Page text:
It occurred to me today, however, that there's something else going on with this feminist argument that does lead to an ad hominem argument (of the good kind) against some arguments from the pro-choice side.
Jonathan Ichikawa raises some questions I've been wondering about since this post, but he puts it in a different enough way that I'd like to highlight his argument and then develop it in a different direction. It seems pretty silly to use the kind of rhetoric often found in the religious right over an issue as boring as what a word means in the English language. Linguistic matters really don't have much moral weight, especially given how rapidly natural languages change. That's why a charitable observer will try to find a more charitable interpretation of all the harsh rhetoric about this vast gay conspiracy to redefine the English language. How it could it be that immoral merely to seek for one word to mean something else? It can't just be about language. There must be some real moral issue behind the scenes.
Psychologists have a test that's generally agreed to show whether a child or an animal has self-consciousness. Someone will put a red dot on their forehead while they're asleep and then see what happens when they look in a mirror. If orangutans, say, can put their hand on their forehead when they see a red dot on the forehead of the image of the orangutan in the mirror, it's supposed to show that the orangutan is thinking, "Hey, that's me, and I've got a red dot on my forehead."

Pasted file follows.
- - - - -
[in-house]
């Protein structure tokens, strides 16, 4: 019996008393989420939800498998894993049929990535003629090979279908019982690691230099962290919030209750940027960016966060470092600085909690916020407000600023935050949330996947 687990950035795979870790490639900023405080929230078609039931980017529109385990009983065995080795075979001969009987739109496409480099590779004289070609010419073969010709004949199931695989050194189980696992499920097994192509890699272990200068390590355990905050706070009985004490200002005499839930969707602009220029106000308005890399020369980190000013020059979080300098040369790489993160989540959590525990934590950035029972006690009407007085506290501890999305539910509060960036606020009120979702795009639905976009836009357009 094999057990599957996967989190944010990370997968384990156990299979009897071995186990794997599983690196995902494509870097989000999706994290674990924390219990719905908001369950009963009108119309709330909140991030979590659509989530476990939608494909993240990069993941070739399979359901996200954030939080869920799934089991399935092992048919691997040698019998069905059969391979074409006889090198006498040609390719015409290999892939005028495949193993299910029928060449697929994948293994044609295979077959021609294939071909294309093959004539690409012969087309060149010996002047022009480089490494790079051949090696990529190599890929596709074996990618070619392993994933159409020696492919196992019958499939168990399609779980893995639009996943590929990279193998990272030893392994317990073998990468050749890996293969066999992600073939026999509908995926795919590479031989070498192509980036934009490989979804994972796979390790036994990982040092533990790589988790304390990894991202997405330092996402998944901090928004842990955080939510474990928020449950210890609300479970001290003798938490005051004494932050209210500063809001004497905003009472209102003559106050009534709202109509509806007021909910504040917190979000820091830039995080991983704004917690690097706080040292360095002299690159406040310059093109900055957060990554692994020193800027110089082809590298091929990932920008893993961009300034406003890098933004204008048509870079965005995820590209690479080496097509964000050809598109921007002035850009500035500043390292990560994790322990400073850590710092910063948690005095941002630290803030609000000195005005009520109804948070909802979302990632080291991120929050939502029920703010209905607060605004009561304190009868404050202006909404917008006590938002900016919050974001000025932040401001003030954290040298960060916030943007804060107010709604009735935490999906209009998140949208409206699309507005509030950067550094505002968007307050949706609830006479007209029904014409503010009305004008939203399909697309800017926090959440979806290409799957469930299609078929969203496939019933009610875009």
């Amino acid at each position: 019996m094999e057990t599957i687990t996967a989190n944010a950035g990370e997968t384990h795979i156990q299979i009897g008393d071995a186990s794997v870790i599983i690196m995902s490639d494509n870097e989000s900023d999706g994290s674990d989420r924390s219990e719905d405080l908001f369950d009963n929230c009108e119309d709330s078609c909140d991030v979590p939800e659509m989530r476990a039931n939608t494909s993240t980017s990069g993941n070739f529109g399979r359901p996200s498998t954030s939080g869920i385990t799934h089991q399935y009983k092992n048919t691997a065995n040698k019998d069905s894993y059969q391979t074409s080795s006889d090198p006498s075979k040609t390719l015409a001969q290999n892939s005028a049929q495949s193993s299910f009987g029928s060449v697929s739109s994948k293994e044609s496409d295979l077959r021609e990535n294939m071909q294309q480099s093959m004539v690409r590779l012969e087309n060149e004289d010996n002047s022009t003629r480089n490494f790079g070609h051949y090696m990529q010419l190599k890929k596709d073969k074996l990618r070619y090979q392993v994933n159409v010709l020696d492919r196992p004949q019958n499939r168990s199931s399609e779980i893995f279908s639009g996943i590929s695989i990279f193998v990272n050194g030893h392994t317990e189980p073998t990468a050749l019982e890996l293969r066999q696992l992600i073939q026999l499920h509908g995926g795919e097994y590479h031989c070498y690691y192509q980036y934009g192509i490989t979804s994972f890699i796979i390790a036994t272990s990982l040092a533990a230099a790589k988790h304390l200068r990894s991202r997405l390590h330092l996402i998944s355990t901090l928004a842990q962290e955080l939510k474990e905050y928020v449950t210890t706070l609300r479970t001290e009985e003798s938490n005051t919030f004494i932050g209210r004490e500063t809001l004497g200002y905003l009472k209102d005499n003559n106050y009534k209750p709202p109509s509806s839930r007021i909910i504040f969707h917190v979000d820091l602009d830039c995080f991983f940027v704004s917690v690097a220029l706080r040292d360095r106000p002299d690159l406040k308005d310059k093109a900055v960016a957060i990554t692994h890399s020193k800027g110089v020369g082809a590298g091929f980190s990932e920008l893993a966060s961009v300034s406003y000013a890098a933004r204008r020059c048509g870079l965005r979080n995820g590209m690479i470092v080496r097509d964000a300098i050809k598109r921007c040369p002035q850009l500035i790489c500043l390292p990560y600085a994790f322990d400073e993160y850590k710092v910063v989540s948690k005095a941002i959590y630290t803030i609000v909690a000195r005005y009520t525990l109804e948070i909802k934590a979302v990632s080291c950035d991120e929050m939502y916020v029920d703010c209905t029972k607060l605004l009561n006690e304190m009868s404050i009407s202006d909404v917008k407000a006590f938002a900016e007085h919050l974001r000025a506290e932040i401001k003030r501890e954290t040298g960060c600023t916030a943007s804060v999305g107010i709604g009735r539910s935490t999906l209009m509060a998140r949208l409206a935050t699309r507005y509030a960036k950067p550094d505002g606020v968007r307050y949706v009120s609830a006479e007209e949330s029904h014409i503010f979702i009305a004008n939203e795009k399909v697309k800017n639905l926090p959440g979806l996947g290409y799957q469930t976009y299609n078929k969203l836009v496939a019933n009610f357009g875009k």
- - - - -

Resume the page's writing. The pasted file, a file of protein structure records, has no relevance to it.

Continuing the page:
I've been thinking about this, and I'm not so sure. Doesn't it really just show that they expect a correlation between things in mirrors and things that we know mirrors reflect? I wonder about this as I see my kids learning to identify themselves in the mirror. They might easily first get the concept that the things in the mirror match up with the things outside the mirror, long before they start thinking "that's me in the mirror". So why are these tests supposed to tell us that orangutans, gorillas, and chimps have self-consciousness? Maybe they do, but I can't see how this test should show that.
Update: Chris says there are other experiments that do show this (see comment below). If so, my point still stands. You need to have a different experiment to rule out the possibility I presented.